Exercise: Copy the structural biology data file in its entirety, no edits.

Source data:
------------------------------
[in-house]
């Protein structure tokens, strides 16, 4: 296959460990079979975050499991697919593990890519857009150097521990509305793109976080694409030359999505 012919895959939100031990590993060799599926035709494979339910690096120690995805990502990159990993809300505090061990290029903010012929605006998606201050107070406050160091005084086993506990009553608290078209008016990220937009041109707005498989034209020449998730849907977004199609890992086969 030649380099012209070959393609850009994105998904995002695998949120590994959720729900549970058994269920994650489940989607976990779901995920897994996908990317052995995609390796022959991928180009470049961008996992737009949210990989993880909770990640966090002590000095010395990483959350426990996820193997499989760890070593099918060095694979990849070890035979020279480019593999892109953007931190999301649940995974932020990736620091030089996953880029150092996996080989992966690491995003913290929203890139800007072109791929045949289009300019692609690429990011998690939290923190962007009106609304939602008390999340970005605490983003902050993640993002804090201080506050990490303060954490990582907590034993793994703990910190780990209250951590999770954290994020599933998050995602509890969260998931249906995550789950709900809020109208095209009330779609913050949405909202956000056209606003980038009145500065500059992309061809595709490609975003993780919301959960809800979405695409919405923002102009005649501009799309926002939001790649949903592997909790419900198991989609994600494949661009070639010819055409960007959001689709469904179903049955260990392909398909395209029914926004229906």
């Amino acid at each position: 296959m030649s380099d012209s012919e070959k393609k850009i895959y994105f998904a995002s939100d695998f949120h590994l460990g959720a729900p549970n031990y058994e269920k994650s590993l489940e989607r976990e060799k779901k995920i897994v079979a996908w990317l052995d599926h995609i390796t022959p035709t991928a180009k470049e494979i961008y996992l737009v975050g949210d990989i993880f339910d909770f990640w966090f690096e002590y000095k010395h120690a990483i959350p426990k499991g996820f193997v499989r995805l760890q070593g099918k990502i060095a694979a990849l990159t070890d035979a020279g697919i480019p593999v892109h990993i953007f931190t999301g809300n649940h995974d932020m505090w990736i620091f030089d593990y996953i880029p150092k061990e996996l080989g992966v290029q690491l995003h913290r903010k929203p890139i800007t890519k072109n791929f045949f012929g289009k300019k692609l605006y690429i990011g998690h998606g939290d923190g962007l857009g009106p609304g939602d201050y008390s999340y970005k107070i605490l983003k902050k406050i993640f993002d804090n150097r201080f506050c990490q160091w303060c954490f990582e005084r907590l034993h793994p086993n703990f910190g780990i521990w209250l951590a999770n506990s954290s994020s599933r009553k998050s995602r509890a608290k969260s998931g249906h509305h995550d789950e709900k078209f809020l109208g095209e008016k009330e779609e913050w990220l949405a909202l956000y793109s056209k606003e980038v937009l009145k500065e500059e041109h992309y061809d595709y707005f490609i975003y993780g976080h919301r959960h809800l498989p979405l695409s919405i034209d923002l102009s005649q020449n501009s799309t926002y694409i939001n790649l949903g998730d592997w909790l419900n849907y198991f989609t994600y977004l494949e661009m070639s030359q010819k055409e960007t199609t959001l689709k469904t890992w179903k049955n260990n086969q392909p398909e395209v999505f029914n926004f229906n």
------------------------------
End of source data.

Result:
[in-house]
């Protein structure tokens, strides 16, 4: 296959460990079979975050499991697919593990890519857009150097521990509305793109976080694409030359999505 012919895959939100031990590993060799599926035709494979339910690096120690995805990502990159990993809300505090061990290029903010012929605006998606201050107070406050160091005084086993506990009553608290078209008016990220937009041109707005498989034209020449998730849907977004199609890992086969 030649380099012209070959393609850009994105998904995002695998949120590994959720729900549970058994269920994650489940989607976990779901995920897994996908990317052995995609390796022959991928180009470049961008996992737009949210990989993880909770990640966090002590000095010395990483959350426990996820193997499989760890070593099918060095694979990849070890035979020279480019593999892109953007931190999301649940995974932020990736620091030089996953880029150092996996080989992966690491995003913290929203890139800007072109791929045949289009300019692609690429990011998690939290923190962007009106609304939602008390999340970005605490983003902050993640993002804090201080506050990490303060954490990582907590034993793994703990910190780990209250951590999770954290994020599933998050995602509890969260998931249906995550789950709900809020109208095209009330779609913050949405909202956000056209606003980038009145500065500059992309061809595709490609975003993780919301959960809800979405695409919405923002102009005649501009799309926002939001790649949903592997909790419900198991989609994600494949661009070639010819055409960007959001689709469904179903049955260990392909398909395209029914926004229906």
């Amino acid at each position: 296959m030649s380099d012209s012919e070959k393609k850009i895959y994105f998904a995002s939100d695998f949120h590994l460990g959720a729900p549970n031990y058994e269920k994650s590993l489940e989607r976990e060799k779901k995920i897994v079979a996908w990317l052995d599926h995609i390796t022959p035709t991928a180009k470049e494979i961008y996992l737009v975050g949210d990989i993880f339910d909770f990640w966090f690096e002590y000095k010395h120690a990483i959350p426990k499991g996820f193997v499989r995805l760890q070593g099918k990502i060095a694979a990849l990159t070890d035979a020279g697919i480019p593999v892109h990993i953007f931190t999301g809300n649940h995974d932020m505090w990736i620091f030089d593990y996953i880029p150092k061990e996996l080989g992966v290029q690491l995003h913290r903010k929203p890139i800007t890519k072109n791929f045949f012929g289009k300019k692609l605006y690429i990011g998690h998606g939290d923190g962007l857009g009106p609304g939602d201050y008390s999340y970005k107070i605490l983003k902050k406050i993640f993002d804090n150097r201080f506050c990490q160091w303060c954490f990582e005084r907590l034993h793994p086993n703990f910190g780990i521990w209250l951590a999770n506990s954290s994020s599933r009553k998050s995602r509890a608290k969260s998931g249906h509305h995550d789950e709900k078209f809020l109208g095209e008016k009330e779609e913050w990220l949405a909202l956000y793109s056209k606003e980038v937009l009145k500065e500059e041109h992309y061809d595709y707005f490609i975003y993780g976080h919301r959960h809800l498989p979405l695409s919405i034209d923002l102009s005649q020449n501009s799309t926002y694409i939001n790649l949903g998730d592997w909790l419900n849907y198991f989609t994600y977004l494949e661009m070639s030359q010819k055409e960007t199609t959001l689709k469904t890992w179903k049955n260990n086969q392909p398909e395209v999505f029914n926004f229906n």